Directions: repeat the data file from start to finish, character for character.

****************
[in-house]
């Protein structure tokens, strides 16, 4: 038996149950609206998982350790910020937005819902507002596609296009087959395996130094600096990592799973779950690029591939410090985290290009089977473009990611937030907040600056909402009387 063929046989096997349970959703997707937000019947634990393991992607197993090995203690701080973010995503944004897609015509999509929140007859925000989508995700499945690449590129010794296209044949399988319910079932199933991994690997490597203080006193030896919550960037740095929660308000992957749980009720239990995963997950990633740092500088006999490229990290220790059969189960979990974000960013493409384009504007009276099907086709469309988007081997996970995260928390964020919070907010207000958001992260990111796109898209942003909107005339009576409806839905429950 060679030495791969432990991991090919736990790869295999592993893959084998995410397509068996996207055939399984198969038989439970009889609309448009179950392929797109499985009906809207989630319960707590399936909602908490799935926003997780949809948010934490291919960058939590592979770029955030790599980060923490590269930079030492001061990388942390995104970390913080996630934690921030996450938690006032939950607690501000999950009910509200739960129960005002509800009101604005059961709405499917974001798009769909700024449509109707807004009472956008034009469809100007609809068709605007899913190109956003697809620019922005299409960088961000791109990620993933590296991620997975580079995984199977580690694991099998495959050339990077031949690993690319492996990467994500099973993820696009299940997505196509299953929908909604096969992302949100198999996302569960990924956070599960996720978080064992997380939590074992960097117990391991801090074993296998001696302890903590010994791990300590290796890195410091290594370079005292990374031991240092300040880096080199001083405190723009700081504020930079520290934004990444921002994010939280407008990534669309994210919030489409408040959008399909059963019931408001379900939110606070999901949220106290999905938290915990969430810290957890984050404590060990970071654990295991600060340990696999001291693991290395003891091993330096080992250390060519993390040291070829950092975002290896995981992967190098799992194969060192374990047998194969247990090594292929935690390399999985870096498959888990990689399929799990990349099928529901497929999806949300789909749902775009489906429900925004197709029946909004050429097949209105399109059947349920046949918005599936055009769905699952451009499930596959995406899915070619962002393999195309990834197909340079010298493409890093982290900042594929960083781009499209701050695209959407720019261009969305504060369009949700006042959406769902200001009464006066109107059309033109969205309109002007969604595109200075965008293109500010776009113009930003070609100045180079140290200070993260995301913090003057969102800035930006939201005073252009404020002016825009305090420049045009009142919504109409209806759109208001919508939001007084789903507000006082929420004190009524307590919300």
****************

[in-house]
């Protein structure tokens, strides 16, 4: 038996149950609206998982350790910020937005819902507002596609296009087959395996130094600096990592799973779950690029591939410090985290290009089977473009990611937030907040600056909402009387 063929046989096997349970959703997707937000019947634990393991992607197993090995203690701080973010995503944004897609015509999509929140007859925000989508995700499945690449590129010794296209044949399988319910079932199933991994690997490597203080006193030896919550960037740095929660308000992957749980009720239990995963997950990633740092500088006999490229990290220790059969189960979990974000960013493409384009504007009276099907086709469309988007081997996970995260928390964020919070907010207000958001992260990111796109898209942003909107005339009576409806839905429950 060679030495791969432990991991090919736990790869295999592993893959084998995410397509068996996207055939399984198969038989439970009889609309448009179950392929797109499985009906809207989630319960707590399936909602908490799935926003997780949809948010934490291919960058939590592979770029955030790599980060923490590269930079030492001061990388942390995104970390913080996630934690921030996450938690006032939950607690501000999950009910509200739960129960005002509800009101604005059961709405499917974001798009769909700024449509109707807004009472956008034009469809100007609809068709605007899913190109956003697809620019922005299409960088961000791109990620993933590296991620997975580079995984199977580690694991099998495959050339990077031949690993690319492996990467994500099973993820696009299940997505196509299953929908909604096969992302949100198999996302569960990924956070599960996720978080064992997380939590074992960097117990391991801090074993296998001696302890903590010994791990300590290796890195410091290594370079005292990374031991240092300040880096080199001083405190723009700081504020930079520290934004990444921002994010939280407008990534669309994210919030489409408040959008399909059963019931408001379900939110606070999901949220106290999905938290915990969430810290957890984050404590060990970071654990295991600060340990696999001291693991290395003891091993330096080992250390060519993390040291070829950092975002290896995981992967190098799992194969060192374990047998194969247990090594292929935690390399999985870096498959888990990689399929799990990349099928529901497929999806949300789909749902775009489906429900925004197709029946909004050429097949209105399109059947349920046949918005599936055009769905699952451009499930596959995406899915070619962002393999195309990834197909340079010298493409890093982290900042594929960083781009499209701050695209959407720019261009969305504060369009949700006042959406769902200001009464006066109107059309033109969205309109002007969604595109200075965008293109500010776009113009930003070609100045180079140290200070993260995301913090003057969102800035930006939201005073252009404020002016825009305090420049045009009142919504109409209806759109208001919508939001007084789903507000006082929420004190009524307590919300």